“You spend all your time in lines for gas, food, and money,” Amy said. “You spend all your time just trying to survive.”
Though the day-long gas lines have shortened, the wait for cash can still take a day. Water is obtained from trucks that make their way into communities around the island.
With no running water, he has relied on his pool as a shower, dishwasher and washing machine. He’s been told the power could be back in six months, or nine, or longer. The contract for repairing the island’s power grid was awarded to a company with just two employees that has installed just 4.5 miles of line in its history, so hopes aren’t high.
The Smith children, Tenley (11), Grayson (9), and Conall (6), will go to Gibraltar at least through the first semester, when they’re hopeful they can return to Puerto Rico.
“It’s very difficult to be apart,” Peter said. “But we’re very thankful to get welcomed by the community and sincerely appreciate it. In the meantime, I’m trying to make sure I do everything I can for the island.”
On Oct. 12, when nearly 90 percent of the island remained without power, President Donald Trump tweeted, “We cannot keep FEMA, the Military & the First Responders, who have been amazing (under the most difficult circumstances) in P.R. forever!”
The tweet confirmed what Amy Smith and Reina both feared.
“I’m worried that people are going to forget about it,” Amy said.
“If this were Hawaii they’d be all over it,” Reina said. “They’re dumping on this little island and people are dying because of it. My parents didn’t have much, but they worked for what they did have. Now that’s all gone. Grinding it out day by day has hard enough. Now magnify that by a disaster like this. What do they do now?”
Alex Reina has created a YouCaring fundraising page to raise funds for his family in Puerto Rico to rebuild their home.
Peter Smith is working with the Institucion de Ninos Andres, an orphanage near his home, to repair the facility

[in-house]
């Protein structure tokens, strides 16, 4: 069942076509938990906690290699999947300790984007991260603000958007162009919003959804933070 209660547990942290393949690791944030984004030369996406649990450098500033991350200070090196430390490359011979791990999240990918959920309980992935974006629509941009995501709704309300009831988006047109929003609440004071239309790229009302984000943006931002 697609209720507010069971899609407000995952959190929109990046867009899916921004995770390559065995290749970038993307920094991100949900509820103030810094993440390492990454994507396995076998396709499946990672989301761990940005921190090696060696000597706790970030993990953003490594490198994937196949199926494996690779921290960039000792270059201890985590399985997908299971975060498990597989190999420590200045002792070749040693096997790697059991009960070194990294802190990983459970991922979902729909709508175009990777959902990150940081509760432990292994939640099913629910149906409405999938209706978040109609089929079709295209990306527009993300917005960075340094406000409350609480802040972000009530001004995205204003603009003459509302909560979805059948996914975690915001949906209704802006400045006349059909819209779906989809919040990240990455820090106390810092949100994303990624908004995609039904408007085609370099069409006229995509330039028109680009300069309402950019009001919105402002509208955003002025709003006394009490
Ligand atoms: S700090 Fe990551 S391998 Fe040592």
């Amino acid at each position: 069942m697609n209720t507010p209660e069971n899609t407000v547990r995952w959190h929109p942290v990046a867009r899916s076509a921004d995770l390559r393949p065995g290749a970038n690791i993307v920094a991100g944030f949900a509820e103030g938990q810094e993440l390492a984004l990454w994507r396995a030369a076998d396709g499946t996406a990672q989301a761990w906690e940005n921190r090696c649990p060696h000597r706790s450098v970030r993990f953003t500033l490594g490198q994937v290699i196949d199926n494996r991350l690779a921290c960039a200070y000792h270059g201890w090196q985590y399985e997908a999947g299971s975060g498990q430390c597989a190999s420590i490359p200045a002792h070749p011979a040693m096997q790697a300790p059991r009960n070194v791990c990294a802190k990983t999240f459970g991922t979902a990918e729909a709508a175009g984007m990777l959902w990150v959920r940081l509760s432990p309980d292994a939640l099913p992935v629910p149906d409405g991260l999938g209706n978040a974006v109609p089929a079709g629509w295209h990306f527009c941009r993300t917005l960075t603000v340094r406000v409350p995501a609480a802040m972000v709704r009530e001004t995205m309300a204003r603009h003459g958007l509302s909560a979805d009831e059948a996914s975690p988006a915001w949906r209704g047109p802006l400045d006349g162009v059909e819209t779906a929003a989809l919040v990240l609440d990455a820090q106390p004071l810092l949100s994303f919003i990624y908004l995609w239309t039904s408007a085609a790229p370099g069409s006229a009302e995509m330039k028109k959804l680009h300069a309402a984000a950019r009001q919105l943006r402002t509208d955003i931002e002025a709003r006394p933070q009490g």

The hills of Puerto Rico are usually blanketed in lush green vegetation. Hurricane Maria ripped most of that away. Submitted.
Roads were blocked for days after Hurricane Maria swept through Puerto Rico, an island roughly the size of Door County. Submitted.
Trees down near the home of Amy and Peter Smith in Puerto Rico. Submitted.
Residents pull cars to the side of the highway near a cell tower in hopes of catching a signal in the days after Hurricane Maria hit Puerto Rico. Submitted.
Alex Reina (left) with his family in Puerto Rico before Hurricane Maria destroyed his parents' home. Submitted.
After the hurricane hit, residents waited in line for entire days for basics like gas, water, and cash. Submitted photo.
Five weeks after the hurricane hit, more than 75 percent of the island lacked power. Submitted photo.
Peter and Amy Smith with their three children at the airport in Puerto Rico when they were finally able to find a flight out for Amy and their kids. Their children are now enrolled at Gibraltar school, but Peter remains in Puerto Rico.
Alex Reina’s childhood home in Puerto Rico was destroyed by Hurricane Maria. His mother, step-father, sister, now all live in their grandmother’s room, the only one that survived. Submitted.
Children play LaCrosse in the street at the Institucion de Ninos Andres, an orphanage Peter Smith works with in Puerto Rico. Submitted.